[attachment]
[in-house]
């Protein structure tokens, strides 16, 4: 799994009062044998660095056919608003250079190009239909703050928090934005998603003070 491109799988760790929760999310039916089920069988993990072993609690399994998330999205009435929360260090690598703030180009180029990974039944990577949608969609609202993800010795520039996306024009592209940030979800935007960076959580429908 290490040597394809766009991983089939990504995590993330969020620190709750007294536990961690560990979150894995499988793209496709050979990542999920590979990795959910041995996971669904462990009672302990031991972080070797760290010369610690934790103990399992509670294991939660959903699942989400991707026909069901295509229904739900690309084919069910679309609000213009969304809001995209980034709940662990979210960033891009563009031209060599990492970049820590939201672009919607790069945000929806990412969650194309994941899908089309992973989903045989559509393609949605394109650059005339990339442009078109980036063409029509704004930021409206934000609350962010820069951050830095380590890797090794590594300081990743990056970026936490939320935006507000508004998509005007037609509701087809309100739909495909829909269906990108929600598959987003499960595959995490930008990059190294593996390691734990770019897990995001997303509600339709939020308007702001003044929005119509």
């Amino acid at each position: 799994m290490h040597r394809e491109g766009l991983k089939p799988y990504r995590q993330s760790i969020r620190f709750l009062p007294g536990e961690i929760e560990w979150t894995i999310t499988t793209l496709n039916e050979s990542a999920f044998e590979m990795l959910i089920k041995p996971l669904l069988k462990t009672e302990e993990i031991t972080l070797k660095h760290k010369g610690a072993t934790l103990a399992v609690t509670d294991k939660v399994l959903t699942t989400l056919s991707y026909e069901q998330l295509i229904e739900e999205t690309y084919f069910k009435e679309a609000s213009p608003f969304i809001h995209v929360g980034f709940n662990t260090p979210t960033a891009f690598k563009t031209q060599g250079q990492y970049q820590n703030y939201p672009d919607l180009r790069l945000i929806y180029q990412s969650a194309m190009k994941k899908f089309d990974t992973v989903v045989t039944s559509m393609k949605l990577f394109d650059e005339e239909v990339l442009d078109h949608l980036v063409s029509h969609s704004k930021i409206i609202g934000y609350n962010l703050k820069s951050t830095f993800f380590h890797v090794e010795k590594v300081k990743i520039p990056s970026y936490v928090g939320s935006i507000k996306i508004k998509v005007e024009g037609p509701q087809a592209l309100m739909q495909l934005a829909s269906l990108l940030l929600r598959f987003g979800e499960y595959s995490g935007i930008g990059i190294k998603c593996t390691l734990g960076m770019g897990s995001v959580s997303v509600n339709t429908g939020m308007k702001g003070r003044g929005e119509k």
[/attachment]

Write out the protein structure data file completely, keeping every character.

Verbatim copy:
[in-house]
């Protein structure tokens, strides 16, 4: 799994009062044998660095056919608003250079190009239909703050928090934005998603003070 491109799988760790929760999310039916089920069988993990072993609690399994998330999205009435929360260090690598703030180009180029990974039944990577949608969609609202993800010795520039996306024009592209940030979800935007960076959580429908 290490040597394809766009991983089939990504995590993330969020620190709750007294536990961690560990979150894995499988793209496709050979990542999920590979990795959910041995996971669904462990009672302990031991972080070797760290010369610690934790103990399992509670294991939660959903699942989400991707026909069901295509229904739900690309084919069910679309609000213009969304809001995209980034709940662990979210960033891009563009031209060599990492970049820590939201672009919607790069945000929806990412969650194309994941899908089309992973989903045989559509393609949605394109650059005339990339442009078109980036063409029509704004930021409206934000609350962010820069951050830095380590890797090794590594300081990743990056970026936490939320935006507000508004998509005007037609509701087809309100739909495909829909269906990108929600598959987003499960595959995490930008990059190294593996390691734990770019897990995001997303509600339709939020308007702001003044929005119509």
């Amino acid at each position: 799994m290490h040597r394809e491109g766009l991983k089939p799988y990504r995590q993330s760790i969020r620190f709750l009062p007294g536990e961690i929760e560990w979150t894995i999310t499988t793209l496709n039916e050979s990542a999920f044998e590979m990795l959910i089920k041995p996971l669904l069988k462990t009672e302990e993990i031991t972080l070797k660095h760290k010369g610690a072993t934790l103990a399992v609690t509670d294991k939660v399994l959903t699942t989400l056919s991707y026909e069901q998330l295509i229904e739900e999205t690309y084919f069910k009435e679309a609000s213009p608003f969304i809001h995209v929360g980034f709940n662990t260090p979210t960033a891009f690598k563009t031209q060599g250079q990492y970049q820590n703030y939201p672009d919607l180009r790069l945000i929806y180029q990412s969650a194309m190009k994941k899908f089309d990974t992973v989903v045989t039944s559509m393609k949605l990577f394109d650059e005339e239909v990339l442009d078109h949608l980036v063409s029509h969609s704004k930021i409206i609202g934000y609350n962010l703050k820069s951050t830095f993800f380590h890797v090794e010795k590594v300081k990743i520039p990056s970026y936490v928090g939320s935006i507000k996306i508004k998509v005007e024009g037609p509701q087809a592209l309100m739909q495909l934005a829909s269906l990108l940030l929600r598959f987003g979800e499960y595959s995490g935007i930008g990059i190294k998603c593996t390691l734990g960076m770019g897990s995001v959580s997303v509600n339709t429908g939020m308007k702001g003070r003044g929005e119509k």